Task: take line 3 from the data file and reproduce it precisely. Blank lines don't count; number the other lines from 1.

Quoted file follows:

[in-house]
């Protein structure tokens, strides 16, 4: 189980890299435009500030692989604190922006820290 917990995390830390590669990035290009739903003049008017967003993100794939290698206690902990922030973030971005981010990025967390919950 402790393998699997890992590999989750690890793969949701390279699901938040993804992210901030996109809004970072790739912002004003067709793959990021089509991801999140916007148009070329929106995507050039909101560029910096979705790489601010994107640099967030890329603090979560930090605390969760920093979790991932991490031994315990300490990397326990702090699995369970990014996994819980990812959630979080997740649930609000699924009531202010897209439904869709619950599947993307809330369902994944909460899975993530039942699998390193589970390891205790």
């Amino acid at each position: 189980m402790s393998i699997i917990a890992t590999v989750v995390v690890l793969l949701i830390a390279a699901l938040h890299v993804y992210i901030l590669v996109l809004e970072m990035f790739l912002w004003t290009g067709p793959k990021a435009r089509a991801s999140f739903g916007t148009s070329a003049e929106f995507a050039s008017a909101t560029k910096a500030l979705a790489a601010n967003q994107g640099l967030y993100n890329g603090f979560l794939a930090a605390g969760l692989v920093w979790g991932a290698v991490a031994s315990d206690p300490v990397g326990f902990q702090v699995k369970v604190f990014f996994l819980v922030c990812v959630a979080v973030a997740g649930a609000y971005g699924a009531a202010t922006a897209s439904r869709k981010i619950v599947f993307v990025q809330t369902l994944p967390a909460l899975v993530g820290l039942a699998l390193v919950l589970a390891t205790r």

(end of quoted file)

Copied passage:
């Amino acid at each position: 189980m402790s393998i699997i917990a890992t590999v989750v995390v690890l793969l949701i830390a390279a699901l938040h890299v993804y992210i901030l590669v996109l809004e970072m990035f790739l912002w004003t290009g067709p793959k990021a435009r089509a991801s999140f739903g916007t148009s070329a003049e929106f995507a050039s008017a909101t560029k910096a500030l979705a790489a601010n967003q994107g640099l967030y993100n890329g603090f979560l794939a930090a605390g969760l692989v920093w979790g991932a290698v991490a031994s315990d206690p300490v990397g326990f902990q702090v699995k369970v604190f990014f996994l819980v922030c990812v959630a979080v973030a997740g649930a609000y971005g699924a009531a202010t922006a897209s439904r869709k981010i619950v599947f993307v990025q809330t369902l994944p967390a909460l899975v993530g820290l039942a699998l390193v919950l589970a390891t205790r």